“And breakfast is a must,” she continued. “If they start the day eating something healthy, they will more likely choose healthier foods for the rest of the day.”

Reutens suggested parents set a routine for main meals and nutritious snacks as this ensures children do not go hungry or forget to eat if they are distracted with playing. It also provides a steady source of energy for them.

Another way is to take them food shopping.

“Involving kids in grocery shopping can help to spark an interest in what they’re eating,” said Lee. “Show them some fresh ingredients and discuss different tastes and textures. That should get children excited about trying something new.”

It might be easy to control what your children eat when they are home but it is a different story altogether when they are at school. This is where instilling good eating habits will ensure they make the right food decisions. There is no need to ban any food but they must know the healthier options and choose them more often, said Reutens.


Reutens proposed teaching children to choose soupy foods over fried foods (for example, chicken noodle soup vs fried kway teow) or a steamed bun (pau) over a doughnut.

Also, advise them to limit their intake of oily and deep-fried foods such as curry puff, chicken cutlet and roti prata, as well as sweets and savoury tidbits like chocolate bars and potato chips.

If you are able to pack them a meal, make sure it is a healthy lunch box.

“Go for colour and crunch by including a variety of fruit and vegetable; you can cut them into different shapes to spark their interest too,” Lee offered. “Vary the sandwich fillings, such as tuna, mashed egg, peanut butter and avocado. And don’t forget the water!”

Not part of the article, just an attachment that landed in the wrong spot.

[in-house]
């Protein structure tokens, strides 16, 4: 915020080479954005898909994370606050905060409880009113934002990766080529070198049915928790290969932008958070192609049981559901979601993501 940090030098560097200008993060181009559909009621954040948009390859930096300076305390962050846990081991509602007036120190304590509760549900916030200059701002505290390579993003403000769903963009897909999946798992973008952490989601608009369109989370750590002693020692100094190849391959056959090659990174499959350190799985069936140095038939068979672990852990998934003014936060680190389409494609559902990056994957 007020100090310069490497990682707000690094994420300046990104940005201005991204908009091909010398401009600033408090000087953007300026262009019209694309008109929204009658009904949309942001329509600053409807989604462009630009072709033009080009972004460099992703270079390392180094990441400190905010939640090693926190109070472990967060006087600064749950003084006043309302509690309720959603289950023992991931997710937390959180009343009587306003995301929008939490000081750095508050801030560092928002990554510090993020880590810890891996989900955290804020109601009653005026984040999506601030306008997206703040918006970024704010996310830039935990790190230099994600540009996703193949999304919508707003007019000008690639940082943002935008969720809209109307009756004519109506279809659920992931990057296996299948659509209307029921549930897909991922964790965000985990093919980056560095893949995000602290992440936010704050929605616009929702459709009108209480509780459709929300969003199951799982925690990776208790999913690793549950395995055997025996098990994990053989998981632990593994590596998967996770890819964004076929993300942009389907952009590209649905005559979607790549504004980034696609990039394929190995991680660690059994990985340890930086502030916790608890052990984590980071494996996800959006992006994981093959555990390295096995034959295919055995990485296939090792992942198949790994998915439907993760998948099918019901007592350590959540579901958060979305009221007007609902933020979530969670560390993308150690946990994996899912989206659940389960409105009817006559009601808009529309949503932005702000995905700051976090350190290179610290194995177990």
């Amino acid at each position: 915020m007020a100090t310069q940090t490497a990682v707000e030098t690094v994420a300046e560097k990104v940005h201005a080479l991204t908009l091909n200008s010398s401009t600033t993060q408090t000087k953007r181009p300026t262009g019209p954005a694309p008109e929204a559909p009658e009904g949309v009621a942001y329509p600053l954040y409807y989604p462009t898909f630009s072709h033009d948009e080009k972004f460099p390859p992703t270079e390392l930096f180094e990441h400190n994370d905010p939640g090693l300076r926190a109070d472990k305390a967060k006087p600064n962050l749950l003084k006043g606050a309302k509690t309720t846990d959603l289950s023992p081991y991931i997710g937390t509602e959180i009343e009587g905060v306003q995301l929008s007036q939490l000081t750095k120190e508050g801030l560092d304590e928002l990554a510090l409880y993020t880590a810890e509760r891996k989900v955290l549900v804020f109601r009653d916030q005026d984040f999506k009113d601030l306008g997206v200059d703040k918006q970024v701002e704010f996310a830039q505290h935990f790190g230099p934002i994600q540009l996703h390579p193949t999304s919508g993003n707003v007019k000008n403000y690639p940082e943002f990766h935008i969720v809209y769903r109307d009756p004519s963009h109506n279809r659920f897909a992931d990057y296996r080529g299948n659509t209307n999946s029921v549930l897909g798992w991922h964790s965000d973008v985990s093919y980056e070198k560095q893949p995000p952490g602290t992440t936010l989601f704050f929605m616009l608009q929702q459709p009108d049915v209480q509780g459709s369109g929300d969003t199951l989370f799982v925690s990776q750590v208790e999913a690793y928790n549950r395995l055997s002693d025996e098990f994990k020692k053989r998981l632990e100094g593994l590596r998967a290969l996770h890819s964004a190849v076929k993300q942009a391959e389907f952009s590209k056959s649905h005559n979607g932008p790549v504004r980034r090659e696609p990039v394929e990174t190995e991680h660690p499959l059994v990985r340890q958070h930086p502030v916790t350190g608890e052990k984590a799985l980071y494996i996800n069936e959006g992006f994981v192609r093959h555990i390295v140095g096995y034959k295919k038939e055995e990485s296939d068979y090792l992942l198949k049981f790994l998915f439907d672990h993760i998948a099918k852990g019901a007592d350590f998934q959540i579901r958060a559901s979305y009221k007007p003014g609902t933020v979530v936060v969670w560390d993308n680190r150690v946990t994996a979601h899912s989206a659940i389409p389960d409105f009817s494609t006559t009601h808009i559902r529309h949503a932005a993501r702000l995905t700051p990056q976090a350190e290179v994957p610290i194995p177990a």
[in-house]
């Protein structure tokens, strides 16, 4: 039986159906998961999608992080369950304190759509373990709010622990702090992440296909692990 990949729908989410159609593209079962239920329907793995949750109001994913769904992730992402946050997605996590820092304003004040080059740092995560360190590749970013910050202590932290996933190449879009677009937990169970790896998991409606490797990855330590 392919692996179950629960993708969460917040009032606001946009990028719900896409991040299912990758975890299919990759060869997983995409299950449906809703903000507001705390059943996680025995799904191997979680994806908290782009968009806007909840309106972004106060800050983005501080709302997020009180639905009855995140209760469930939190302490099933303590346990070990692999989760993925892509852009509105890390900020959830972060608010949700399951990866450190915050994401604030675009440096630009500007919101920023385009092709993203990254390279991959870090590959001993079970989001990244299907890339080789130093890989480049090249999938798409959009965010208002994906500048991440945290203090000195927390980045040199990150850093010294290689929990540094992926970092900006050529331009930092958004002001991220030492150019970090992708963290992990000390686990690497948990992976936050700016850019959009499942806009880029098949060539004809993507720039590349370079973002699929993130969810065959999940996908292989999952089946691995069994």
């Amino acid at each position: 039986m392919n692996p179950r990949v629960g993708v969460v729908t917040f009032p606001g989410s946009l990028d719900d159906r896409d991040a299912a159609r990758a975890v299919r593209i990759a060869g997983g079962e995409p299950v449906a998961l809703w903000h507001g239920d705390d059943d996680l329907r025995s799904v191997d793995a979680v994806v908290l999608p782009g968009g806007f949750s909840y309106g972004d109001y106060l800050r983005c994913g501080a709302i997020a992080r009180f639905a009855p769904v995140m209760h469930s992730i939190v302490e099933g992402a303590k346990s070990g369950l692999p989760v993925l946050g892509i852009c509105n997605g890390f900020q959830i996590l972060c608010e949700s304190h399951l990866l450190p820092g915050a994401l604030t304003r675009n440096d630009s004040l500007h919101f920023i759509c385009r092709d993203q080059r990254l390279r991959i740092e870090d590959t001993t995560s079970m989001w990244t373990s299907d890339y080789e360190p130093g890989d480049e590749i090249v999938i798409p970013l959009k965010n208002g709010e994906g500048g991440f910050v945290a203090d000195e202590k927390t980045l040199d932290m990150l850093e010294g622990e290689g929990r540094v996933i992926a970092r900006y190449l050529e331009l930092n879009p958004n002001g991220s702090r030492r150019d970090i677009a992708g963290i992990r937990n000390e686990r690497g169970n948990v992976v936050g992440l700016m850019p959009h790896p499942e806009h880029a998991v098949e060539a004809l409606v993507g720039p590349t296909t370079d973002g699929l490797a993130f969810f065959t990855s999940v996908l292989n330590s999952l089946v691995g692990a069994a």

Children can be picky eaters and, despite your good intentions, it is not always easy to convince them to eat what is served to them. One way to overcome this is to involve them in food preparation.

“Encourage your kids’ creativity by letting them experiment using different ingredients to create yummy concoctions, such as fruit salads, sandwiches and smoothies,” said Lee. “Research has shown that involving children in food preparation could help them to develop healthy eating habits and increase vegetable consumption.”

And if at first you don’t succeed, keep trying – it is unlikely that your child will enjoy something new or different the first time. One tip Lee had was for parents to offer new foods more often, to let children touch, smell or play with it, and encourage them to try a small bite in a positive way.

Or you could serve new types of food with well-loved ones, as this will help to increase acceptance; For example, serve ‘new’ vegetables with their favourite chicken soup, said Reutens.

Whatever you do, admonishing them will never help.

“Keep mealtimes happy. Avoid yelling or scolding them. Create a pleasant environment,” Reutens urged.